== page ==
Plant workers optimistic as new Bay de Verde fish plant tests production 1 year after fire

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Plant workers optimistic as new Bay de Verde fish plant tests production 1 year after fire

One year after the fish plant that employed most of Bay de Verde burned to the ground, hope is brimming once again with the opening of a new state-of-the-art processing facility.

Quinlan Brothers Ltd. announced on Tuesday that a small quantity of snow crab will be run through the processing line to ensure the plant is ready as boats begin returning to shore with their first landings of the new season later this week.

That's quite a turnaround for a community that was rocked by disaster exactly one year ago, and plant worker Christy Coish said the mood around town is jubilant.

"It's a somber day because obviously it's the one-year anniversary but you can't really be too sad when you look out your window and you see this place. You've gotta be happy," she said.

"Because of the Quinlan Brothers we don't have to travel outside of our community for work. It makes a big difference."

The fire affected the livelihoods of nearly 700 people and cast doubt on the future of the area's longtime economic driver.

But Quinlan Bros. quickly recovered and managed to find alternate ways to have raw material processed last season, and also pledged to rebuild in time for the 2017 season.

From the ashes

That ambitious plan is about to become reality, with Robin Quinlan saying the plant is ready to go.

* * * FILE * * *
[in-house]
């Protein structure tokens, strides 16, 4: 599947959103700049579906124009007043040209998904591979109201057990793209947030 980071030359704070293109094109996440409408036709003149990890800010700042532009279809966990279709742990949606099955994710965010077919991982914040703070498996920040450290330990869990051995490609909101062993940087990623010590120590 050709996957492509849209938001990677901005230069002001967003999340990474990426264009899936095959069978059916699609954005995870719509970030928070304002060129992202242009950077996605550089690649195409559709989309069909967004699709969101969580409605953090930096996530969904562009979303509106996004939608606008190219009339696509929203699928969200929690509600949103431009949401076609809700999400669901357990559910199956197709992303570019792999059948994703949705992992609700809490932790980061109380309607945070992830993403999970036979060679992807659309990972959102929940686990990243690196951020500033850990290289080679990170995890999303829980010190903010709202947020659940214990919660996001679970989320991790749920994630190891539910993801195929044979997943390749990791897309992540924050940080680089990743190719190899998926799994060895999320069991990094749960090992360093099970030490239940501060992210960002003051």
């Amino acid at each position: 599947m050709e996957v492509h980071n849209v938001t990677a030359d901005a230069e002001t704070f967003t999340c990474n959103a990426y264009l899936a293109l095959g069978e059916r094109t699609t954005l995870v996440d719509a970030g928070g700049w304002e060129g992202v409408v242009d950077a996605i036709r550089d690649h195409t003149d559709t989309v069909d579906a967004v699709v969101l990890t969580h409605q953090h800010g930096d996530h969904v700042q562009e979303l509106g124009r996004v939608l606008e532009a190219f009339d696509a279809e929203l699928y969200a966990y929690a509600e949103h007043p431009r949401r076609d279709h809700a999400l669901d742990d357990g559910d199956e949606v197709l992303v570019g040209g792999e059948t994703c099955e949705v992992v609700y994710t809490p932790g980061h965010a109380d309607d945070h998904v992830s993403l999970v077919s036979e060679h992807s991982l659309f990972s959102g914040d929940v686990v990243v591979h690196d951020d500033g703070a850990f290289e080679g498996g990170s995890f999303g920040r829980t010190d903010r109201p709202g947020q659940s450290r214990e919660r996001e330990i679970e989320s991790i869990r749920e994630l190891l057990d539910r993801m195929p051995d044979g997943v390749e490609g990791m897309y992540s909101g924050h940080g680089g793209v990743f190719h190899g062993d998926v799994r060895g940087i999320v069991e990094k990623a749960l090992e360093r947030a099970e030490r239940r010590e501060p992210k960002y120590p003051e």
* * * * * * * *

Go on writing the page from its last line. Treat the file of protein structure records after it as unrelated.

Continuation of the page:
"It's surreal," Quinlan told CBC, referring to the 600-foot long metal structure that's risen from the ashes of the old plant.

The plant will process only snow crab this season, but the company is preparing to expand into groundfish when stocks allow.

The old plant also featured a busy northern shrimp processing line, but that resource is collapsing and the company did not rebuild the line.

The plant is said to be highly automated, and a worker at the facility said the number of processing jobs will be reduced.

In the past, workers from throughout the province, and from as far away as Thailand, were recruited to meet the demand.

That's not likely to be the case anymore, said the worker, but he said there will be plenty of opportunities for a local workforce.

Another plant worker, Edmund Doyle, told CBC News on Tuesday that he is eager to get back to work at the Quinlan Bros. plant.

Doyle has seen a lot of different companies come and go in the community over the years, but  said Quinlan has always been loyal to the people of Bay de Verde.

"They're a very good company, they're going to have work for the people. They started here and this is where they'll end it," he said.